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Linking Residency Training Effectiveness to Clinical Outcomes: A Quality Improvement Approach

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Background: The Accreditation Council for Graduate Medical Education (ACGME)'s Outcome Project requires training programs to use external measures such as quality of care indicators to assess their effectiveness. A practical, quality improvement (QI) process was implemented at Henry Ford Hospital to enhance the training program's educational effectiveness and clinical outcomes.

Methods: A QI process consisting of a modified Plan-Do-Study-Act (PDSA) cycle was applied to residency and fellowship curricula in a medical intensive care unit (MICU). The PDSA activities focused on improving clinical outcomes but also outlined educational goals for residents and fellows, defined teaching methods, and determined assessment methods for the ACGME curricula. The improvement process linked clinical outcomes to specific competency-based educational objectives. Residents and fellows received instruction on QI and applied the new curricula to their clinical training in the MICU.

Results: Two of seven MICU clinical outcomes demonstrated initial performance below national benchmarks: iatrogenic pneumothorax rate and sepsis-specific mortality. During the QI process, clinical outcomes in both areas improved. Training program directors used the MICU clinical outcomes as indicators of their programs' educational effectiveness. They also assessed individual trainee performance in QI initiatives through direct observation and review of their written summaries of these projects.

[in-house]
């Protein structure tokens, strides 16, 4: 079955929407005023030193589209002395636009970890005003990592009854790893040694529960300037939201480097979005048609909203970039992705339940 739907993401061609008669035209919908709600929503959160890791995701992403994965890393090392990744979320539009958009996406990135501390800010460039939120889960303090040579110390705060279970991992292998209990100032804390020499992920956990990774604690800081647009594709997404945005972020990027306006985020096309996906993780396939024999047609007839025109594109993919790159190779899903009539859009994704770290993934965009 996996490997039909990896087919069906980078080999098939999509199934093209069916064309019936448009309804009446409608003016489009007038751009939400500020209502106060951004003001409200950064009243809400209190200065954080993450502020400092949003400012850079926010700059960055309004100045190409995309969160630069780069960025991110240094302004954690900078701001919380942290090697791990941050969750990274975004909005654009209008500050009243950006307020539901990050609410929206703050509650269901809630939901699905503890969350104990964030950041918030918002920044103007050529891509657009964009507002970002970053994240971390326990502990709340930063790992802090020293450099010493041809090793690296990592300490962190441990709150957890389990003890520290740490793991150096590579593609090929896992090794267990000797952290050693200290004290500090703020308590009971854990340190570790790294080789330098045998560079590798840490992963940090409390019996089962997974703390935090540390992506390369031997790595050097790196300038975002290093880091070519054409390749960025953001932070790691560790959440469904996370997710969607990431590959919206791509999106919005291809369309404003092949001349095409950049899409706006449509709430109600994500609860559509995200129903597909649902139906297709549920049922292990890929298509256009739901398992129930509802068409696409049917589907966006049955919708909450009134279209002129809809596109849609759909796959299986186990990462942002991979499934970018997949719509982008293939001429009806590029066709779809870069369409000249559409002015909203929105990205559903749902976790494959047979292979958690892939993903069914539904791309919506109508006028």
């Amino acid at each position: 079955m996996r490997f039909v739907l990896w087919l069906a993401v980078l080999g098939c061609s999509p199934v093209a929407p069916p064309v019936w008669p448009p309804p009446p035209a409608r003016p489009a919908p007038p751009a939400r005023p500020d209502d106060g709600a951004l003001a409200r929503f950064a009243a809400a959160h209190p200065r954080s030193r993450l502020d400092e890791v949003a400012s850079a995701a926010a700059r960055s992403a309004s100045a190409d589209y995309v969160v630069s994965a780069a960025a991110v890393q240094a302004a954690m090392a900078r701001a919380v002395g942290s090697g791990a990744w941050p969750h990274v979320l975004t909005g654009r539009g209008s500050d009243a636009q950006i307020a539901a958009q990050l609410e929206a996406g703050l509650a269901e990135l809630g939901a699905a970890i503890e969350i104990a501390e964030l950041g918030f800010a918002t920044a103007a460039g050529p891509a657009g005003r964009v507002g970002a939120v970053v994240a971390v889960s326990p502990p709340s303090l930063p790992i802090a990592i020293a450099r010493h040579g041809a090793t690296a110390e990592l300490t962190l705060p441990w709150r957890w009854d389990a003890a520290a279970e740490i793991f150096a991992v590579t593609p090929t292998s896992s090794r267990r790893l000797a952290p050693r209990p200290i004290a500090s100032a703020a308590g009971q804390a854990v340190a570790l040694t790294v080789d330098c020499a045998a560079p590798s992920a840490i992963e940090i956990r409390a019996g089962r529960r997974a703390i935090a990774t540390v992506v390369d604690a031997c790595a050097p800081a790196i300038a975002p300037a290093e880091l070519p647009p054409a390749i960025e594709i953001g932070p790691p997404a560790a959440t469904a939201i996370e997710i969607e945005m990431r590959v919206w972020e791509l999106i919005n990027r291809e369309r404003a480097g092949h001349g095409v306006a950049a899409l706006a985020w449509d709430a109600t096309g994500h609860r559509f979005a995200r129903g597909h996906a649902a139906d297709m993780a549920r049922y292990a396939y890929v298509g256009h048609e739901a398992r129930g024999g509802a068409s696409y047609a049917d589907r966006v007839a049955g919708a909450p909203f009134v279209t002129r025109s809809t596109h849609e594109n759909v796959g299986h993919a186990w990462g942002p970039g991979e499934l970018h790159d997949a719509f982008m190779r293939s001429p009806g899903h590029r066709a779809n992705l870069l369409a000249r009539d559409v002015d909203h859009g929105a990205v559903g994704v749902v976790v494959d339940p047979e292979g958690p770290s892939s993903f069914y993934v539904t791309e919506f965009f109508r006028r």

Conclusions: Training programs can use hospital-tracked clinical outcomes to analyze their educational strengths and weaknesses and accordingly to enhance their educational curricula. Linking competency-based learning objectives for trainees to the clinical outcomes of their patients can improve physician education and patient care.

Document Type: Research Article

Publication date: May 1, 2010

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  • Published monthly, The Joint Commission Journal on Quality and Patient Safety is a peer-reviewed publication dedicated to providing health professionals with the information they need to promote the quality and safety of health care. The Joint Commission Journal on Quality and Patient Safety invites original manuscripts on the development, adaptation, and/or implementation of innovative thinking, strategies, and practices in improving quality and safety in health care. Case studies, program or project reports, reports of new methodologies or new applications of methodologies, research studies on the effectiveness of improvement interventions, and commentaries on issues and practices are all considered.

    David W. Baker, MD, MPH, FACP, executive vice president for the Division of Healthcare Quality Evaluation at The Joint Commission, is the inaugural editor-in-chief of The Joint Commission Journal on Quality and Patient Safety.

    Also known as Joint Commission Journal on Quality Improvement and Joint Commission Journal on Quality and Safety
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